Well, I went ahead and added some Java Moss. Attached it to a rock with a rubber band. The Jack Dempsey and Blood Parrot took a few small chunks off but left it afterwards. Jaguar Cichlid left it alone.


Java Moss.jpeg
 
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kallililly1973

Maybe try an anubis they have thicker leaves and can also be attached to your hardscape. And if it does work you can propagate them by taking a razor between the leaves on the rhizome and attach them to other pieces of your hardscape. Cay usually get a single decent size with 5-8 leaves from the chain stores for about $10.
 
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FitSoldier

Maybe try an anubis they have thicker leaves and can also be attached to your hardscape. And if it does work you can propagate them by taking a razor between the leaves on the rhizome and attach them to other pieces of your hardscape. Cay usually get a single decent size with 5-8 leaves from the chain stores for about $10.

I might try that. The Java Moss is in the "probationary" stage right now. If it survives for a few weeks, I'll see if I can't add anything else.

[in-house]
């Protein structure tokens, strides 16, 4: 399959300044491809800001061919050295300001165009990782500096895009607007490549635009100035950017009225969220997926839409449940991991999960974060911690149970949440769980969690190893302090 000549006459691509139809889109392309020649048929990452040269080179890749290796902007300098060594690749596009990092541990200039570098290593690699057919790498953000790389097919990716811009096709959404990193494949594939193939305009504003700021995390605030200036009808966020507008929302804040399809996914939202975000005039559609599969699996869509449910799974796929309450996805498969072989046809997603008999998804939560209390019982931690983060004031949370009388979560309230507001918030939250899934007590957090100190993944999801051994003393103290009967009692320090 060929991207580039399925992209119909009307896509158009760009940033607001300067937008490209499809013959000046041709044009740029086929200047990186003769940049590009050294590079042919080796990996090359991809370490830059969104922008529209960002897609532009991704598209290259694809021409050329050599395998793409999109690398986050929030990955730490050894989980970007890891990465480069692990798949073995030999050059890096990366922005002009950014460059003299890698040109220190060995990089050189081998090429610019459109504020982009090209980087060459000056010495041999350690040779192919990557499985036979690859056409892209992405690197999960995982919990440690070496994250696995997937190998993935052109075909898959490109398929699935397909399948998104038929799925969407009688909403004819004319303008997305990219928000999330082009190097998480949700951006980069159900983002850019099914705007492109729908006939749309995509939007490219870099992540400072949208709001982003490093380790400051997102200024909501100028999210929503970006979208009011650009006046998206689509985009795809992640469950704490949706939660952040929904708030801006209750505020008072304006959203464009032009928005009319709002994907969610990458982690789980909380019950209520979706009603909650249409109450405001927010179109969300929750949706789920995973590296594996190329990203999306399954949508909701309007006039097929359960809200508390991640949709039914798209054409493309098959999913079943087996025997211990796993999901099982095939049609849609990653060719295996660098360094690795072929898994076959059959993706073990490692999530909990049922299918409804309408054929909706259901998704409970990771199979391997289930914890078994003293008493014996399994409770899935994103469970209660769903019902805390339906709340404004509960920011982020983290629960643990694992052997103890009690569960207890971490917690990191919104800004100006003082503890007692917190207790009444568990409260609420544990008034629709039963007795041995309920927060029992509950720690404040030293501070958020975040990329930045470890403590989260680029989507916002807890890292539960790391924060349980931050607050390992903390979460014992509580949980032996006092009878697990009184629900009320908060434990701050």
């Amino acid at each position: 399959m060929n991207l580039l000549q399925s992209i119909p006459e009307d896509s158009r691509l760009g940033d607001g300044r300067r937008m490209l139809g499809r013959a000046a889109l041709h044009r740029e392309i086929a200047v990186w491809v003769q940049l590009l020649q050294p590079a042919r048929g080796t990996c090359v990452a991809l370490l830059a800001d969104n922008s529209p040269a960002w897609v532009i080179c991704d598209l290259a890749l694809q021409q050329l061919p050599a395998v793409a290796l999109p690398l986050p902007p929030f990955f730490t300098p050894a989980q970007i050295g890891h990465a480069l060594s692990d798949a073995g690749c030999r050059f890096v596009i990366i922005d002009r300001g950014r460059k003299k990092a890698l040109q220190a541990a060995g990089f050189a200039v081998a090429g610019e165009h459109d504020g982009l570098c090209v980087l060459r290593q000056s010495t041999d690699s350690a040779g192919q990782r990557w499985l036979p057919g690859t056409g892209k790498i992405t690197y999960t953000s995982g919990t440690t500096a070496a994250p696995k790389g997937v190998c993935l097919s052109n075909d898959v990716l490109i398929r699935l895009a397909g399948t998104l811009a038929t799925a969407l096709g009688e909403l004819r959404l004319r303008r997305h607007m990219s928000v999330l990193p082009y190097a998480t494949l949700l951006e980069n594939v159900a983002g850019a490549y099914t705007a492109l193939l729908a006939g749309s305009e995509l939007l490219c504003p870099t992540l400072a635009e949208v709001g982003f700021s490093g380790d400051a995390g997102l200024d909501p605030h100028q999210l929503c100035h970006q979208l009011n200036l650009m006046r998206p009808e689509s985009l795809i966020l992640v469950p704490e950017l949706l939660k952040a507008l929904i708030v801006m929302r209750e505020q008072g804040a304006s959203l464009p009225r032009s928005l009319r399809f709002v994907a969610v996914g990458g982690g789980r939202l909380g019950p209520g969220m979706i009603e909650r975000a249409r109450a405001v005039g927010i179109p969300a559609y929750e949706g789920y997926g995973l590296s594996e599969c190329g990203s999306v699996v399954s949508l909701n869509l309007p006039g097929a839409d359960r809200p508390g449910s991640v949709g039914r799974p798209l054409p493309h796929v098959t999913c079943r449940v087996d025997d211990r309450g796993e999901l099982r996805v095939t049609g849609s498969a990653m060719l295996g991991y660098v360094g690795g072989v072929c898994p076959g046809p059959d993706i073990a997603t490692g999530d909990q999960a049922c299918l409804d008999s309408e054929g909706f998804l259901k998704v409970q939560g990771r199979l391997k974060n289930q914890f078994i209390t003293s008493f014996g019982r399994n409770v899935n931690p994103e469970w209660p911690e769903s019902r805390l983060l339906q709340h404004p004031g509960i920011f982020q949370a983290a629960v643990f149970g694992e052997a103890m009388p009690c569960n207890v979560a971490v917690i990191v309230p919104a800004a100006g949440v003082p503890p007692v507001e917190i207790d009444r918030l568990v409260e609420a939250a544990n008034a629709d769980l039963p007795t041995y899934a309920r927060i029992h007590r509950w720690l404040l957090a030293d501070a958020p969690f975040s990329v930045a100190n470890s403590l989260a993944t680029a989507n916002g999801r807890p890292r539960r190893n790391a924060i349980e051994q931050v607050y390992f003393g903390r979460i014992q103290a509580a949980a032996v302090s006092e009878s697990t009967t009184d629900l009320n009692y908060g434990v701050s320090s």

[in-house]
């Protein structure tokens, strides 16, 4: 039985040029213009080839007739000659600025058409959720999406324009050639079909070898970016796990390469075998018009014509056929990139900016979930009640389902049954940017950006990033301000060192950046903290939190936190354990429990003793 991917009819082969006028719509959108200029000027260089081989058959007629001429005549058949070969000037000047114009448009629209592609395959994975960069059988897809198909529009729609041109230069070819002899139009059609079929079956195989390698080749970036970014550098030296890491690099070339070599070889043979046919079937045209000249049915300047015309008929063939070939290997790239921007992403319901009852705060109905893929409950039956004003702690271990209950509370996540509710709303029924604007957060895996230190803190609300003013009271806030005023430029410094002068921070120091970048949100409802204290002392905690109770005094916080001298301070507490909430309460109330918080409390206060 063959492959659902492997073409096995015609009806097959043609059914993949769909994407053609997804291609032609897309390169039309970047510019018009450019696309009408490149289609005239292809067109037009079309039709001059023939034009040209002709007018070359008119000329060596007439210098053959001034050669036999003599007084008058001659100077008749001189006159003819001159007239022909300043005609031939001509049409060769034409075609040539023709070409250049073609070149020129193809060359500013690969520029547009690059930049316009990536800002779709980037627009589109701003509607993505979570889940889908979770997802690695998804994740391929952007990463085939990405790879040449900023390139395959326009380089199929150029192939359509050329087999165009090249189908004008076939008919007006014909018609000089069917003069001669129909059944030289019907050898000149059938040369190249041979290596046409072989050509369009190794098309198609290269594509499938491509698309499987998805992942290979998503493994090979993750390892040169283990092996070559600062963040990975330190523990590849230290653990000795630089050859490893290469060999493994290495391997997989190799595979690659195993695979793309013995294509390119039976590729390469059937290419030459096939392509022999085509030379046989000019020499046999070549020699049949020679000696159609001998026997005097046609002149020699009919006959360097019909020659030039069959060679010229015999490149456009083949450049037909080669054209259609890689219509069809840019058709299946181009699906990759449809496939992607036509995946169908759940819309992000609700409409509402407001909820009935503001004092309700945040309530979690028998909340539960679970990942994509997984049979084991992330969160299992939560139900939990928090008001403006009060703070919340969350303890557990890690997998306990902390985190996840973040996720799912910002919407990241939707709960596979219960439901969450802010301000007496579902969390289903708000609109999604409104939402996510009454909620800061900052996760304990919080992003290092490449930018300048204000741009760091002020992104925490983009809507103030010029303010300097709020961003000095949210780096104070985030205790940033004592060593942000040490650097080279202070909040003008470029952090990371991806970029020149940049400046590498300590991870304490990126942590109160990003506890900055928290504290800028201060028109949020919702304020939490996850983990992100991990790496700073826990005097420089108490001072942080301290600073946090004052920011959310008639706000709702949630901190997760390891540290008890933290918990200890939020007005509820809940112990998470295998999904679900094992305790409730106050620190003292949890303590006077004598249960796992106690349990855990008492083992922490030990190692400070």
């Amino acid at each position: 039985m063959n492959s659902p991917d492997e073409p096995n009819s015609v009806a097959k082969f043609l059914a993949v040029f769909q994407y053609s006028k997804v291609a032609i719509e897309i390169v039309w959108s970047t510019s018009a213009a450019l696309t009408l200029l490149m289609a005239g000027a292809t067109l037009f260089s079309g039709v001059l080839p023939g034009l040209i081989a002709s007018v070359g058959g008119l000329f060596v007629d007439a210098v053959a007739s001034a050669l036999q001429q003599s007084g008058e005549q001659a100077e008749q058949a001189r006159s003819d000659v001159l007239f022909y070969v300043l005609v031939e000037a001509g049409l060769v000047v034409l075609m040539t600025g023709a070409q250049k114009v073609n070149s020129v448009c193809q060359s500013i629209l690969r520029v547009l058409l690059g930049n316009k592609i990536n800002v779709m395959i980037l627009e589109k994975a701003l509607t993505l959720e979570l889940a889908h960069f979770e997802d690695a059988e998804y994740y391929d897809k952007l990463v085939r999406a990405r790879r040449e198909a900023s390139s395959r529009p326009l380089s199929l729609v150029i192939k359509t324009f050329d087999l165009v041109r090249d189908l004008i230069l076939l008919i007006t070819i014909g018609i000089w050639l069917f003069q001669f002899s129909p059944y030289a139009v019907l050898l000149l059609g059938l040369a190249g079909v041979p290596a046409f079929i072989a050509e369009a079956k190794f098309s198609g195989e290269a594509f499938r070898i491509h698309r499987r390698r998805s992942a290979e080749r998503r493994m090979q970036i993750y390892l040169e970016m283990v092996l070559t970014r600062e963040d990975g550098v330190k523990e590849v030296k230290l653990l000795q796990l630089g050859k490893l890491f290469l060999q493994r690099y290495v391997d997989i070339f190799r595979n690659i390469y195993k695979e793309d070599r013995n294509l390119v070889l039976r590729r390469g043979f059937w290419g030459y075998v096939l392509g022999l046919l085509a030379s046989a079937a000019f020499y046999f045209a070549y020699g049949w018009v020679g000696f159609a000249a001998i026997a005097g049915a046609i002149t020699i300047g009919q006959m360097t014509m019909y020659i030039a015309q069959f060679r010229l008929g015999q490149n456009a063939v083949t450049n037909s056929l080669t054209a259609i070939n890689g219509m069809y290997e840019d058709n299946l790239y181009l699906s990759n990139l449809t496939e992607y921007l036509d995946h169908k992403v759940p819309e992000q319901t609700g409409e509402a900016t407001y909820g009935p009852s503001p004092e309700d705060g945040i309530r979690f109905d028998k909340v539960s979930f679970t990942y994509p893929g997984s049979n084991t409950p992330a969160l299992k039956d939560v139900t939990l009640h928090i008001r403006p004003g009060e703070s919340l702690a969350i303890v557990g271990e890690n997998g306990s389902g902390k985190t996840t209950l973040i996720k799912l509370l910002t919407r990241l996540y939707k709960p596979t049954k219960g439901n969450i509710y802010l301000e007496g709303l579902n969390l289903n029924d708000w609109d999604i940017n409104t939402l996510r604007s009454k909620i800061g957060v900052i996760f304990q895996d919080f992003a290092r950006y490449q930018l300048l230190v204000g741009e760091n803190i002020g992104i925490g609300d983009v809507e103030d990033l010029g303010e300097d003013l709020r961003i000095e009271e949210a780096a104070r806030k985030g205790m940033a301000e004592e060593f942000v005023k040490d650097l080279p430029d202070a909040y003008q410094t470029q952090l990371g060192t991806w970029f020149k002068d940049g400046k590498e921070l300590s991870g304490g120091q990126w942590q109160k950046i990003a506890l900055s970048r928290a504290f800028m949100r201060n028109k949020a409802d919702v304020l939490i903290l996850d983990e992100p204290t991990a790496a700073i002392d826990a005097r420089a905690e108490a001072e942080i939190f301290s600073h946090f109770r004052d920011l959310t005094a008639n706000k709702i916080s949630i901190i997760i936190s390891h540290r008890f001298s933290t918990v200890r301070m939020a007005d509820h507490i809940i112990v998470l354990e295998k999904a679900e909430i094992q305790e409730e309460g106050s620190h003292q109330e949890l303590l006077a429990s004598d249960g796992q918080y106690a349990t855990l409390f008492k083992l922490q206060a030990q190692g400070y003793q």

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Dch48

Anubias is the easiest plant to keep. They grow slowly but virtually never lose a leaf. I have 3 that have done great in 2 TopFin tanks with just the lights that came in the hoods and no type of fertilizers or co2 added. It reminds of the Philodendron house plant. It just grows wherever you put it. It even looks similar.

I have Java Moss in one tank. I started with a fairly large clump. It grew for a while but then strangely disappeared. About 4 or 5 months ago, it came back from somewhere and has been growing like a weed ever since. Thinking back, I think it disappeared when I switched from using my tap water to using remineralized distilled. I switched back to the tap about 10 months ago and like I said, the moss suddenly reappeared, seemingly out of nowhere. My Dwarf Frog likes weaving his way through it. I'm going to have to prune it back pretty soon.